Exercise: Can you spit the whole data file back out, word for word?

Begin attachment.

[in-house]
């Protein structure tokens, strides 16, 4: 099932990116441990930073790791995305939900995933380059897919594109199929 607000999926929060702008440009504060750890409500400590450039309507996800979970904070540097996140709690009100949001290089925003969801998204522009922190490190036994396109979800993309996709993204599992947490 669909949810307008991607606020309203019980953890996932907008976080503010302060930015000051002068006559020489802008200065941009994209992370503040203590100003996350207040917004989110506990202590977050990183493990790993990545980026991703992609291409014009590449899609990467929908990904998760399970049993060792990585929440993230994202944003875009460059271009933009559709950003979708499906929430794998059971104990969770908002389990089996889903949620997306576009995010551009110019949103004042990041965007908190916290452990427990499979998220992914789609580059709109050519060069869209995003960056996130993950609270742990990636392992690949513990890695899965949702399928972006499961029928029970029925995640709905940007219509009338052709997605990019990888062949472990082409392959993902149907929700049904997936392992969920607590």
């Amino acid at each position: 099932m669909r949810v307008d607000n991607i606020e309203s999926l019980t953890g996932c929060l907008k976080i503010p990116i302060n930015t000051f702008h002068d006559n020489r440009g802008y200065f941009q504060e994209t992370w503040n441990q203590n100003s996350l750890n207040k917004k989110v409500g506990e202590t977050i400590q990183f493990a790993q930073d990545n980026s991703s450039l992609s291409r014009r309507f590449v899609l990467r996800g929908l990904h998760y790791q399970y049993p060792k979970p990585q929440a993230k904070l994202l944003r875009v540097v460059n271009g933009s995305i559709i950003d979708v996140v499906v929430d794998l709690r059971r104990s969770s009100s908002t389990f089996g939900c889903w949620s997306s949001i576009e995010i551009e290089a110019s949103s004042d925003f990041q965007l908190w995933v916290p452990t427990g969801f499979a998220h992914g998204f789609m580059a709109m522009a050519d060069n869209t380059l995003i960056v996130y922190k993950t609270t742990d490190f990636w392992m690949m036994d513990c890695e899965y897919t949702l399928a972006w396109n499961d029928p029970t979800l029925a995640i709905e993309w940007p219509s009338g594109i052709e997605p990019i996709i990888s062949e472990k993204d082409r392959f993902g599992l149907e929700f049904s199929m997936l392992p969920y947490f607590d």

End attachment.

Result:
[in-house]
């Protein structure tokens, strides 16, 4: 099932990116441990930073790791995305939900995933380059897919594109199929 607000999926929060702008440009504060750890409500400590450039309507996800979970904070540097996140709690009100949001290089925003969801998204522009922190490190036994396109979800993309996709993204599992947490 669909949810307008991607606020309203019980953890996932907008976080503010302060930015000051002068006559020489802008200065941009994209992370503040203590100003996350207040917004989110506990202590977050990183493990790993990545980026991703992609291409014009590449899609990467929908990904998760399970049993060792990585929440993230994202944003875009460059271009933009559709950003979708499906929430794998059971104990969770908002389990089996889903949620997306576009995010551009110019949103004042990041965007908190916290452990427990499979998220992914789609580059709109050519060069869209995003960056996130993950609270742990990636392992690949513990890695899965949702399928972006499961029928029970029925995640709905940007219509009338052709997605990019990888062949472990082409392959993902149907929700049904997936392992969920607590």
């Amino acid at each position: 099932m669909r949810v307008d607000n991607i606020e309203s999926l019980t953890g996932c929060l907008k976080i503010p990116i302060n930015t000051f702008h002068d006559n020489r440009g802008y200065f941009q504060e994209t992370w503040n441990q203590n100003s996350l750890n207040k917004k989110v409500g506990e202590t977050i400590q990183f493990a790993q930073d990545n980026s991703s450039l992609s291409r014009r309507f590449v899609l990467r996800g929908l990904h998760y790791q399970y049993p060792k979970p990585q929440a993230k904070l994202l944003r875009v540097v460059n271009g933009s995305i559709i950003d979708v996140v499906v929430d794998l709690r059971r104990s969770s009100s908002t389990f089996g939900c889903w949620s997306s949001i576009e995010i551009e290089a110019s949103s004042d925003f990041q965007l908190w995933v916290p452990t427990g969801f499979a998220h992914g998204f789609m580059a709109m522009a050519d060069n869209t380059l995003i960056v996130y922190k993950t609270t742990d490190f990636w392992m690949m036994d513990c890695e899965y897919t949702l399928a972006w396109n499961d029928p029970t979800l029925a995640i709905e993309w940007p219509s009338g594109i052709e997605p990019i996709i990888s062949e472990k993204d082409r392959f993902g599992l149907e929700f049904s199929m997936l392992p969920y947490f607590d």